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being a poor college guy, and living in the ghetto i... well, i just take my chances and own a gun.



but hey, i've heard of lowjack for motorcycles before.



and yeah, first post.
 

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Went to my local H-D dealership the other day and all the bikes have full-color glossy LoJack flyers on them, so they definately are available for bikes.

The system draws only a milliamp while on standby, probably just enough to keep the receiver on, when the LoJack is activated after a theft the transmitter/locator turns on at full power.



 

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Lojack has a great product, but does NOT have nationwide coverage.



You'll have to go to their websites sitemap to see coverage area. They used to have a map. I did not see that, but they do have states & metro areas listed.



Lack of national coverage is why insurers don't give rate concessions on high value equip such as dozers, excavators, etc.



Again a good product, but does it meet your real needs? Caveat Emptor.
 

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Which reminds one of the old joke about the guy who left his accordian in his car and parked it at the mall. When he returned his worst fears were realized - someone had broken in and there were two accordians in his car.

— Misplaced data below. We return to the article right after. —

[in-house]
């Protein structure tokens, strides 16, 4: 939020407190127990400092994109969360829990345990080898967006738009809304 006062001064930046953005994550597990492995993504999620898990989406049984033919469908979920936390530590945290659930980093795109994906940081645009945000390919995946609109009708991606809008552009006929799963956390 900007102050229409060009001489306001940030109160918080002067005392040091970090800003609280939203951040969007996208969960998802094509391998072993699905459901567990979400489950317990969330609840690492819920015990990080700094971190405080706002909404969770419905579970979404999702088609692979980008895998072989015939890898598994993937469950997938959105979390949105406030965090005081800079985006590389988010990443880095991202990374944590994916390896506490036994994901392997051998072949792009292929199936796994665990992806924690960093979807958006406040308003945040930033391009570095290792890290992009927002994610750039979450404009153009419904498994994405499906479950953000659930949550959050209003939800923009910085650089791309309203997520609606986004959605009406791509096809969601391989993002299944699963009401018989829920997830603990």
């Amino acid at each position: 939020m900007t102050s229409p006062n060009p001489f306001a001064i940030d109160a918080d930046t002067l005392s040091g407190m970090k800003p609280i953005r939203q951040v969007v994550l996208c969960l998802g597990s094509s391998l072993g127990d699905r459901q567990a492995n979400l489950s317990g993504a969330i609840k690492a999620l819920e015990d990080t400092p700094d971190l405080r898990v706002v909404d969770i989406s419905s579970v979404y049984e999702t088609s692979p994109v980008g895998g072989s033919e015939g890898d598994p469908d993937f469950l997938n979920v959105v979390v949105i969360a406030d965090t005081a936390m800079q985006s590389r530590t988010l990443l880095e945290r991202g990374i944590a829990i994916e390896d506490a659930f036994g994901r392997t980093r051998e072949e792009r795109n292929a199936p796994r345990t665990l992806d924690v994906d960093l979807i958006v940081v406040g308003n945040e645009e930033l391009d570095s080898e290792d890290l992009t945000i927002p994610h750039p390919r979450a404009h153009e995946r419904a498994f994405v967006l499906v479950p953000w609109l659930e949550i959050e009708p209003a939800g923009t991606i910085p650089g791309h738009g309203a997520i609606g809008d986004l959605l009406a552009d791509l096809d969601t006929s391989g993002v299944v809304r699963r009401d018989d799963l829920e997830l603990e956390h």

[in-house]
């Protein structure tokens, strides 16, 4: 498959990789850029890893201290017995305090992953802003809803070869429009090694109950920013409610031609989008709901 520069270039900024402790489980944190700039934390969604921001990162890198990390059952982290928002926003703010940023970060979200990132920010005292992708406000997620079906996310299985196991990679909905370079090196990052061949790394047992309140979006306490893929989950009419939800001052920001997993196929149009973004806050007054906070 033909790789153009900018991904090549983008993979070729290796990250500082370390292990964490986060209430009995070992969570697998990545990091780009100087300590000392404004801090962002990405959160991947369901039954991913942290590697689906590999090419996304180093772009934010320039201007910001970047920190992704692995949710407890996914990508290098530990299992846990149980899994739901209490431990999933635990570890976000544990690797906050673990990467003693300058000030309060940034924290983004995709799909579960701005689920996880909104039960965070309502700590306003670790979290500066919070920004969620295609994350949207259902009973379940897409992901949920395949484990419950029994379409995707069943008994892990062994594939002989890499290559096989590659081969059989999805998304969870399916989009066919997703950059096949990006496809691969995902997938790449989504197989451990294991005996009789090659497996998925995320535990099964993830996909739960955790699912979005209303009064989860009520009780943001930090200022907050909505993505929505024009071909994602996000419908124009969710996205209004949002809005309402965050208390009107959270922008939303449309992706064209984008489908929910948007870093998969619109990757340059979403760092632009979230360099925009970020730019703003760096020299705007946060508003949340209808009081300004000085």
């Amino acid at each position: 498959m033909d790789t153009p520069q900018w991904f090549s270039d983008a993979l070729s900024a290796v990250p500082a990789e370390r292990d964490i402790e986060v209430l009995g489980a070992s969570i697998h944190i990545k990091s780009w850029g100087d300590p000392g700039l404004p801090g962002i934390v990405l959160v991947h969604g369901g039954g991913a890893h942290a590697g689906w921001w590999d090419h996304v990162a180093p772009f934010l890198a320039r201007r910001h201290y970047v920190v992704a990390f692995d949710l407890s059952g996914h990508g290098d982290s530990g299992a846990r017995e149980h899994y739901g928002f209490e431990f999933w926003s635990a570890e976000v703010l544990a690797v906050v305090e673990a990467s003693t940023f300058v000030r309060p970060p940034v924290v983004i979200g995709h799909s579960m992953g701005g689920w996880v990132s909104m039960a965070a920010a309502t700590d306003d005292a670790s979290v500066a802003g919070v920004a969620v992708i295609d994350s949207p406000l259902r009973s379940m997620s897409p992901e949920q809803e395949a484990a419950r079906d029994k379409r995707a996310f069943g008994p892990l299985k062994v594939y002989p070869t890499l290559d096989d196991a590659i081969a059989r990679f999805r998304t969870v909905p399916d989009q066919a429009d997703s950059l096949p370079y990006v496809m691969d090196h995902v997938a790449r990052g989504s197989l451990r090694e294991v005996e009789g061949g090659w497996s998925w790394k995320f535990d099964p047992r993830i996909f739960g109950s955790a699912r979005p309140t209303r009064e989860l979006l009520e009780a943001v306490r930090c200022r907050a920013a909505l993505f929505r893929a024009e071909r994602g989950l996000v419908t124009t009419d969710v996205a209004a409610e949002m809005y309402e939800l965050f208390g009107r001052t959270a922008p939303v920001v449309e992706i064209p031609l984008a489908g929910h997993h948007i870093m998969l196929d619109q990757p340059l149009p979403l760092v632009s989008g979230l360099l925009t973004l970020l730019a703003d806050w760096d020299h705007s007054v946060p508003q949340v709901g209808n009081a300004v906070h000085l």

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"Currently LoJack for Motorcycles is only available for sale in select cities in Massachusetts, Florida, and Texas. As we expand to new areas we will add dealers to the locator."



Right now it doesn't seem to be available hardly anywhere, so IMO not really worth looking into yet. One guy on 1000rr.net forum had one installed (like $600 total) and I forget how much the monthly fee is, but not really that cheap.

I'll just stick to wedging my bike between my truck and some bushes, disc lock and cabling it to the bumper of my truck. I have guns too, but sleep pretty hard, only to wake up to pee.

 

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Right, this is where I was confused. If the transmitter is only a milliamp, it has a really really short range to receive a signal to activate and broadcast its whereabouts, so, I wonder how they do that?